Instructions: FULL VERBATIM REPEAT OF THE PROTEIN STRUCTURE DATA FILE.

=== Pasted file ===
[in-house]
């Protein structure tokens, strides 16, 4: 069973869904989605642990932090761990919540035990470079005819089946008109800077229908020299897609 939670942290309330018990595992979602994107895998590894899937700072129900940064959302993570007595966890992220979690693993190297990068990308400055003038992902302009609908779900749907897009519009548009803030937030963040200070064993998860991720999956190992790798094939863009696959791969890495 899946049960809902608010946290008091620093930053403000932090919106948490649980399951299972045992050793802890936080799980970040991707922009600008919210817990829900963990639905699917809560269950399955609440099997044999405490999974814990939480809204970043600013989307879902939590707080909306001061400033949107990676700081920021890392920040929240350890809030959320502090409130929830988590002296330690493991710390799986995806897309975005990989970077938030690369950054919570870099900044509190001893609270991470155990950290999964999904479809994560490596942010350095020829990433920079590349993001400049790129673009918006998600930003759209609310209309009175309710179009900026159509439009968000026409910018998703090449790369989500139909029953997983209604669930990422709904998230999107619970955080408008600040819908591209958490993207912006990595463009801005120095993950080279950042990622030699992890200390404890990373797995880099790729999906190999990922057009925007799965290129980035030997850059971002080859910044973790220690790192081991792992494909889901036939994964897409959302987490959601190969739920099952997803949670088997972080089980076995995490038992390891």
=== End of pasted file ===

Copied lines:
[in-house]
């Protein structure tokens, strides 16, 4: 069973869904989605642990932090761990919540035990470079005819089946008109800077229908020299897609 939670942290309330018990595992979602994107895998590894899937700072129900940064959302993570007595966890992220979690693993190297990068990308400055003038992902302009609908779900749907897009519009548009803030937030963040200070064993998860991720999956190992790798094939863009696959791969890495 899946049960809902608010946290008091620093930053403000932090919106948490649980399951299972045992050793802890936080799980970040991707922009600008919210817990829900963990639905699917809560269950399955609440099997044999405490999974814990939480809204970043600013989307879902939590707080909306001061400033949107990676700081920021890392920040929240350890809030959320502090409130929830988590002296330690493991710390799986995806897309975005990989970077938030690369950054919570870099900044509190001893609270991470155990950290999964999904479809994560490596942010350095020829990433920079590349993001400049790129673009918006998600930003759209609310209309009175309710179009900026159509439009968000026409910018998703090449790369989500139909029953997983209604669930990422709904998230999107619970955080408008600040819908591209958490993207912006990595463009801005120095993950080279950042990622030699992890200390404890990373797995880099790729999906190999990922057009925007799965290129980035030997850059971002080859910044973790220690790192081991792992494909889901036939994964897409959302987490959601190969739920099952997803949670088997972080089980076995995490038992390891």